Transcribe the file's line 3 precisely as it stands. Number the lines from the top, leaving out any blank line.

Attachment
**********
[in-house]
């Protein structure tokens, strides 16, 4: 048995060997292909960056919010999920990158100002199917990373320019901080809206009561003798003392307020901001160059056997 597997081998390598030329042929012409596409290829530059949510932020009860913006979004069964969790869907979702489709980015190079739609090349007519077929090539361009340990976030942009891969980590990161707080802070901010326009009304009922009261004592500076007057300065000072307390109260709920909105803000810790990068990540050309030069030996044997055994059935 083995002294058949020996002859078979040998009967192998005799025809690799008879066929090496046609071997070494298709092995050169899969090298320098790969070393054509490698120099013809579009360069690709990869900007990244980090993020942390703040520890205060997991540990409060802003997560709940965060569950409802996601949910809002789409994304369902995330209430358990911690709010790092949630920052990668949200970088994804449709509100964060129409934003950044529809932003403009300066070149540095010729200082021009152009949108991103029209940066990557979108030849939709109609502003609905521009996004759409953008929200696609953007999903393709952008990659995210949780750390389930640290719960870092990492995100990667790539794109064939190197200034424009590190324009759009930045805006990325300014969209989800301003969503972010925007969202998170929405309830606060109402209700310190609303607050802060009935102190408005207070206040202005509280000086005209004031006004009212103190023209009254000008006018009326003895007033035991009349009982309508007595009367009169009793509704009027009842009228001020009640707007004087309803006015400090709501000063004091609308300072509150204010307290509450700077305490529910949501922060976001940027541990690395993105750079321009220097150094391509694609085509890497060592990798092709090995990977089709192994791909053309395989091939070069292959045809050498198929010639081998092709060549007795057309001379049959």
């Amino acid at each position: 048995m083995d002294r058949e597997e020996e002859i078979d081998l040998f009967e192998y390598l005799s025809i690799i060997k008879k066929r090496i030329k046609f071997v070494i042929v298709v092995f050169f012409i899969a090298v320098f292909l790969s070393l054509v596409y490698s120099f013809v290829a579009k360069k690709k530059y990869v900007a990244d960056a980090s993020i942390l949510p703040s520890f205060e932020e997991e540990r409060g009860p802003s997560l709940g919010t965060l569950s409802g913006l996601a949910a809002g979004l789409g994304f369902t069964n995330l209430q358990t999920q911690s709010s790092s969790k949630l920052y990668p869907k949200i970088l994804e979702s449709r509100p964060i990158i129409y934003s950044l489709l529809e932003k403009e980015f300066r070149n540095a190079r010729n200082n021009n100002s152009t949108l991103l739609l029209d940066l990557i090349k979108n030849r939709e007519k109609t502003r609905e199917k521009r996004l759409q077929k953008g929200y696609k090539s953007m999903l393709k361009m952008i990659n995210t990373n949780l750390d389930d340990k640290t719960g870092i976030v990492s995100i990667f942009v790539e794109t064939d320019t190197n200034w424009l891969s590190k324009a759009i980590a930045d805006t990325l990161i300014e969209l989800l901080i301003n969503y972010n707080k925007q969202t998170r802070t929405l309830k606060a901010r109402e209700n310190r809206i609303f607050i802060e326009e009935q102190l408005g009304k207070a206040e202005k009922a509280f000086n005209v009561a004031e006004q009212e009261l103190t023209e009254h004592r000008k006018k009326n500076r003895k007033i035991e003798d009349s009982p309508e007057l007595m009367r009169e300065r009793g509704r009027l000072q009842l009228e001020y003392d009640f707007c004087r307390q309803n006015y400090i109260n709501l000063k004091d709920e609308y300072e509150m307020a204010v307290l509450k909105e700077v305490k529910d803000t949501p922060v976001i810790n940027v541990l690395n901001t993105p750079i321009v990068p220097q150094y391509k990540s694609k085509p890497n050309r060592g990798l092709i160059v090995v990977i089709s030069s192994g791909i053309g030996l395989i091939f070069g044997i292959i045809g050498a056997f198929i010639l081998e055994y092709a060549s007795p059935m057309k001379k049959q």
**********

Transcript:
């Amino acid at each position: 048995m083995d002294r058949e597997e020996e002859i078979d081998l040998f009967e192998y390598l005799s025809i690799i060997k008879k066929r090496i030329k046609f071997v070494i042929v298709v092995f050169f012409i899969a090298v320098f292909l790969s070393l054509v596409y490698s120099f013809v290829a579009k360069k690709k530059y990869v900007a990244d960056a980090s993020i942390l949510p703040s520890f205060e932020e997991e540990r409060g009860p802003s997560l709940g919010t965060l569950s409802g913006l996601a949910a809002g979004l789409g994304f369902t069964n995330l209430q358990t999920q911690s709010s790092s969790k949630l920052y990668p869907k949200i970088l994804e979702s449709r509100p964060i990158i129409y934003s950044l489709l529809e932003k403009e980015f300066r070149n540095a190079r010729n200082n021009n100002s152009t949108l991103l739609l029209d940066l990557i090349k979108n030849r939709e007519k109609t502003r609905e199917k521009r996004l759409q077929k953008g929200y696609k090539s953007m999903l393709k361009m952008i990659n995210t990373n949780l750390d389930d340990k640290t719960g870092i976030v990492s995100i990667f942009v790539e794109t064939d320019t190197n200034w424009l891969s590190k324009a759009i980590a930045d805006t990325l990161i300014e969209l989800l901080i301003n969503y972010n707080k925007q969202t998170r802070t929405l309830k606060a901010r109402e209700n310190r809206i609303f607050i802060e326009e009935q102190l408005g009304k207070a206040e202005k009922a509280f000086n005209v009561a004031e006004q009212e009261l103190t023209e009254h004592r000008k006018k009326n500076r003895k007033i035991e003798d009349s009982p309508e007057l007595m009367r009169e300065r009793g509704r009027l000072q009842l009228e001020y003392d009640f707007c004087r307390q309803n006015y400090i109260n709501l000063k004091d709920e609308y300072e509150m307020a204010v307290l509450k909105e700077v305490k529910d803000t949501p922060v976001i810790n940027v541990l690395n901001t993105p750079i321009v990068p220097q150094y391509k990540s694609k085509p890497n050309r060592g990798l092709i160059v090995v990977i089709s030069s192994g791909i053309g030996l395989i091939f070069g044997i292959i045809g050498a056997f198929i010639l081998e055994y092709a060549s007795p059935m057309k001379k049959q």